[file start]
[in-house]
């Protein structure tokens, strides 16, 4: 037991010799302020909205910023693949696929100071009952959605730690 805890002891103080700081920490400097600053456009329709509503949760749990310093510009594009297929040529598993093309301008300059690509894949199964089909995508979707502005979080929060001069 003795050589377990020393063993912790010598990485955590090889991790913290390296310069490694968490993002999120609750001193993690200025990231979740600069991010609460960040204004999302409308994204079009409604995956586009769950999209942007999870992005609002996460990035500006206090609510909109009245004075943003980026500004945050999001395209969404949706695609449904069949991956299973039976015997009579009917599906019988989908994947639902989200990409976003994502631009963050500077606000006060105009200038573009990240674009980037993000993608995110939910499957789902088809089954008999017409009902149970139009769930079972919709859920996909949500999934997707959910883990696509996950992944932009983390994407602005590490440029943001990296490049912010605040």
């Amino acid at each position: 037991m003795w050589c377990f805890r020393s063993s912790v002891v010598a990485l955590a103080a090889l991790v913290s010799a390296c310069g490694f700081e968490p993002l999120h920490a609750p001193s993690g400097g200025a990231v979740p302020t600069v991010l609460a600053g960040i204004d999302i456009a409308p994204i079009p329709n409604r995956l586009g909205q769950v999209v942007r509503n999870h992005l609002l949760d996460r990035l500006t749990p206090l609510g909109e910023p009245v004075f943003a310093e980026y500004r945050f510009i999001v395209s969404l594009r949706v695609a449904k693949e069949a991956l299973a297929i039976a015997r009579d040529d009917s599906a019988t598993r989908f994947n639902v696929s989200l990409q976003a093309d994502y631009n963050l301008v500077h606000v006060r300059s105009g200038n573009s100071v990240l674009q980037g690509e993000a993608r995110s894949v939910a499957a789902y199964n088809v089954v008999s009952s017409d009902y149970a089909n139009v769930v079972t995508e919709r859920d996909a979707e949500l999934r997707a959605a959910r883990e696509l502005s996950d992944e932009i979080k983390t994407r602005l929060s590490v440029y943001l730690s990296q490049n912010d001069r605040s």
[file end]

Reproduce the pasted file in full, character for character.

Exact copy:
[in-house]
């Protein structure tokens, strides 16, 4: 037991010799302020909205910023693949696929100071009952959605730690 805890002891103080700081920490400097600053456009329709509503949760749990310093510009594009297929040529598993093309301008300059690509894949199964089909995508979707502005979080929060001069 003795050589377990020393063993912790010598990485955590090889991790913290390296310069490694968490993002999120609750001193993690200025990231979740600069991010609460960040204004999302409308994204079009409604995956586009769950999209942007999870992005609002996460990035500006206090609510909109009245004075943003980026500004945050999001395209969404949706695609449904069949991956299973039976015997009579009917599906019988989908994947639902989200990409976003994502631009963050500077606000006060105009200038573009990240674009980037993000993608995110939910499957789902088809089954008999017409009902149970139009769930079972919709859920996909949500999934997707959910883990696509996950992944932009983390994407602005590490440029943001990296490049912010605040």
């Amino acid at each position: 037991m003795w050589c377990f805890r020393s063993s912790v002891v010598a990485l955590a103080a090889l991790v913290s010799a390296c310069g490694f700081e968490p993002l999120h920490a609750p001193s993690g400097g200025a990231v979740p302020t600069v991010l609460a600053g960040i204004d999302i456009a409308p994204i079009p329709n409604r995956l586009g909205q769950v999209v942007r509503n999870h992005l609002l949760d996460r990035l500006t749990p206090l609510g909109e910023p009245v004075f943003a310093e980026y500004r945050f510009i999001v395209s969404l594009r949706v695609a449904k693949e069949a991956l299973a297929i039976a015997r009579d040529d009917s599906a019988t598993r989908f994947n639902v696929s989200l990409q976003a093309d994502y631009n963050l301008v500077h606000v006060r300059s105009g200038n573009s100071v990240l674009q980037g690509e993000a993608r995110s894949v939910a499957a789902y199964n088809v089954v008999s009952s017409d009902y149970a089909n139009v769930v079972t995508e919709r859920d996909a979707e949500l999934r997707a959605a959910r883990e696509l502005s996950d992944e932009i979080k983390t994407r602005l929060s590490v440029y943001l730690s990296q490049n912010d001069r605040s």